London Show Daily feature: Publishing on the New Internet
The web is dead, long live the New Internet. Michael Bhaskar reports on the pros and cons.Ten years ago the Internet was dusting itself down following the dotcom crash. Having surged through the late nineties in a rush of outlandish share valuations, frothy IPOs and sense of its own destiny, it was bruised but resilient. It had found its key form - the world wide web, viewed on a browser (probably Microsoft's Internet Explorer) on a PC. This, for most people, was the Internet.
Now, ten years later, the Internet has once again evolved. Not only the open web but the PC and the browser are all if not dead, far from rude health. What happened, and why should publishers care?
From the beginning the Internet was far more than just the web, which was simply one data layer, a set of protocols, resting on the underlying infrastructure of the Internet. The Internet was much more than the web, but the user-friendly, publicity-hungry web made us forget that, its share of total data traffic increasing all the time.
Several conjoined factors have reversed the situation. The web's role has started to shrink as new forms of data transfer have increased in importance: VOIP calls, BitTorrent peer to peer filesharing, internet video have all upped their importance. At the same time rather than access the web through browsers more people are using applications, either on PC desktops using software like Adobe Air, or, more commonly, on mobile operating systems through apps, which remain fully connected but do not allow access in the same way as a browser. This situation has lead Wired editor Chris Anderson to claim: "The web is dead."
Just as the open web is being superseded by other forms of information exchange on the Internet, the PC is being rendered obsolete by the relentless rise of smartphones and tablets spearheaded above all by, of course, Apple, corporate success story and "game changer" par excellence. Killing the PC has become something of a mission for the Cupertino-based firm, but it is in good company - every major tech firm is playing a high stakes game of post-PC poker comprising acquisitions, patent-based litigation, software development, platform plays and hardware launches. Even Microsoft, a firm anchored in the PC if ever there was one, is throwing everything at its mobile operating ecosystem, and this week announced a partnership with Barnes & Noble.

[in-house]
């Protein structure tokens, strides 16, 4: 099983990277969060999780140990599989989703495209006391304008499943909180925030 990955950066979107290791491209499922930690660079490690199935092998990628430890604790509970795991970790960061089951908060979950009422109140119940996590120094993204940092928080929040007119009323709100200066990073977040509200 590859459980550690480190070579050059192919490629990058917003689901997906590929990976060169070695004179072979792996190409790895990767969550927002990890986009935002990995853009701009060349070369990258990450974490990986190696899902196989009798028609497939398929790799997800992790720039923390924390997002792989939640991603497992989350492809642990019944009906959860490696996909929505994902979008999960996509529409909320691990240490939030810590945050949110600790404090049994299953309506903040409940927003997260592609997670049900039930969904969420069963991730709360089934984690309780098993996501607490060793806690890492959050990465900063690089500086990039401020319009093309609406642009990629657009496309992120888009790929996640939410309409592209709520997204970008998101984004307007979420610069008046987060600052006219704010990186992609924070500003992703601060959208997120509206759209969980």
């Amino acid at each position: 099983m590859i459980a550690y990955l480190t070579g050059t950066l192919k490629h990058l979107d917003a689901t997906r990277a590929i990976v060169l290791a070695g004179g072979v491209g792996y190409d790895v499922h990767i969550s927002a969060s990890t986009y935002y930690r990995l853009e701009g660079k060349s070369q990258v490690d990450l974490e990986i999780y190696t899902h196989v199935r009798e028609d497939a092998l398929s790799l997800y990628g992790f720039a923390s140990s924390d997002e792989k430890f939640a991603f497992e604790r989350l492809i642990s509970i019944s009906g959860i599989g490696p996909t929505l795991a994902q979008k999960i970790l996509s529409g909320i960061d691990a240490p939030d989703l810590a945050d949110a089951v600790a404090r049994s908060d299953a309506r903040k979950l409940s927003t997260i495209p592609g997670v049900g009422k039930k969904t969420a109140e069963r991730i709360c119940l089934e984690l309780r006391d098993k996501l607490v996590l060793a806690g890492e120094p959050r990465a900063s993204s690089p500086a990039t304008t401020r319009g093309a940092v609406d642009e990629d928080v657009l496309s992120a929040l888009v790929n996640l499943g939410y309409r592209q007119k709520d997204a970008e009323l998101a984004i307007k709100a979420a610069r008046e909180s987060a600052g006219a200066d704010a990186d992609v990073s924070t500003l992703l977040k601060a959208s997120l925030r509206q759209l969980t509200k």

We have moved from a world of PCs, browsers and the open web to one of tablets, apps and closed Internet services.
For publishers this has some important upsides. In the new landscape methods and models of content monetisation are built in, allowing more efficient purchasing of content, encouraging the perception that not everything digital should be free. It promotes a "unit"-based model, not so much endlessly linked, porous, DIY websites but discreet, "filleted" and professional portions of high quality content in curated environments. For publishers, the New Internet looks more like the old world than the old Internet, as it were.
The wave of apps, e-reading systems and services we have seen over the past couple of years fit into trend.
However, there are some problems on the horizon. Piracy through filesharing networks was one of the canaries in the coal mine for the web, an early instance of data moving off the web and back onto the Internet. Publishers are slowly but surely seeing a rise in piracy; increasingly pirated editions appear prominently in search results, muscling out legitimate editions and further fuelling fears that the worst is yet to come in an area proven to have enormous impact on creative industry bottom lines. Working around copyright infringement is a delicate, painful issue, and publishers will have to work hard to avoid appearing as just another greedy corporate interest.
If the web was a competitive space where publishers struggled to grab attention, smothered by a potent combination of existing and innovative new players, the New Internet is no different: everyone is attempting to win in this new area, and it is unlikely everyone will. Publishers need to get used to convergence environments where they are directly competing not just with each other, but with every major media producer in the world, from games companies to soap operas to reference works. When I have made this point in the past it has been strongly resisted - many publishers want to believe reading has a special place, and we are doomed to irrelevance if we believe ourselves to be competing with other media, doomed to forget everything worthwhile about books in the first place. For me reading does have a special place, and we shouldn't forget everything, but neither can we pretend the closed, mobile mega-systems of the New Internet mean business as usual.
Unfortunately we can't - we shouldn't - be so complacent.
The last feature of the New Internet is that it provides platforms for distribution. The web has been the greatest distribution platform of them all, but without organising nodes or degrees of centralisation and containment it becomes unmanageable. This is now offered by appstores and sealed environments such as the Kindle store. They couple openness with control, discoverability and audience with fixity of ownership. Being a publisher is, in this environment, easier than at any other time in history.
Something to chew on.
Michael Bhaskar is Digital Publishing Director at Profile Books. He can be found on Twitter as @ajaxlogos